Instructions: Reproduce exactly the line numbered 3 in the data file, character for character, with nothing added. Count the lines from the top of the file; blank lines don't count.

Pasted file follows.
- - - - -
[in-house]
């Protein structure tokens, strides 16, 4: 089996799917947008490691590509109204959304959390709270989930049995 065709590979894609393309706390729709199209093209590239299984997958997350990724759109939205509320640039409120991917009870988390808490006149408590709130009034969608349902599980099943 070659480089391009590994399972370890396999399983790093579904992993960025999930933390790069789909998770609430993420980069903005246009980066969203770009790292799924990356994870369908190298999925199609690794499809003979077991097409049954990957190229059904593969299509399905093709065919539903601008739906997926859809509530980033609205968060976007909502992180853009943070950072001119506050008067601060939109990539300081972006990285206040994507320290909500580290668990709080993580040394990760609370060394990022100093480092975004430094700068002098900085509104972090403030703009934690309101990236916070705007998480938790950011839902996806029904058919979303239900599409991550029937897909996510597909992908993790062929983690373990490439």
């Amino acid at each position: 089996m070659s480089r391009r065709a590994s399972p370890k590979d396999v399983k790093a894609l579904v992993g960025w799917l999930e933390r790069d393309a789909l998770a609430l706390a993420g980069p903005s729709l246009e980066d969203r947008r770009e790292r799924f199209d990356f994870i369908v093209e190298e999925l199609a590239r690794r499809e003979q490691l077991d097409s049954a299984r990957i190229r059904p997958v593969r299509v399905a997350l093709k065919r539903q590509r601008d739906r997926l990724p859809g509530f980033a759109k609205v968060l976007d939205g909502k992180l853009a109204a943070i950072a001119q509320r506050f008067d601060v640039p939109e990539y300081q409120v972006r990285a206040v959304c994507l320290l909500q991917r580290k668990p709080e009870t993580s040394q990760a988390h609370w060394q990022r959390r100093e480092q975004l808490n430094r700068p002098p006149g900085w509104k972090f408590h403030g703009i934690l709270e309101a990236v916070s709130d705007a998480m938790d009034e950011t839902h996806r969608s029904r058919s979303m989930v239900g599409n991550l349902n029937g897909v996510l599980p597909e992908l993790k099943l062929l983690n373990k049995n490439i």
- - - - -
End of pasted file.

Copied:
């Amino acid at each position: 089996m070659s480089r391009r065709a590994s399972p370890k590979d396999v399983k790093a894609l579904v992993g960025w799917l999930e933390r790069d393309a789909l998770a609430l706390a993420g980069p903005s729709l246009e980066d969203r947008r770009e790292r799924f199209d990356f994870i369908v093209e190298e999925l199609a590239r690794r499809e003979q490691l077991d097409s049954a299984r990957i190229r059904p997958v593969r299509v399905a997350l093709k065919r539903q590509r601008d739906r997926l990724p859809g509530f980033a759109k609205v968060l976007d939205g909502k992180l853009a109204a943070i950072a001119q509320r506050f008067d601060v640039p939109e990539y300081q409120v972006r990285a206040v959304c994507l320290l909500q991917r580290k668990p709080e009870t993580s040394q990760a988390h609370w060394q990022r959390r100093e480092q975004l808490n430094r700068p002098p006149g900085w509104k972090f408590h403030g703009i934690l709270e309101a990236v916070s709130d705007a998480m938790d009034e950011t839902h996806r969608s029904r058919s979303m989930v239900g599409n991550l349902n029937g897909v996510l599980p597909e992908l993790k099943l062929l983690n373990k049995n490439i």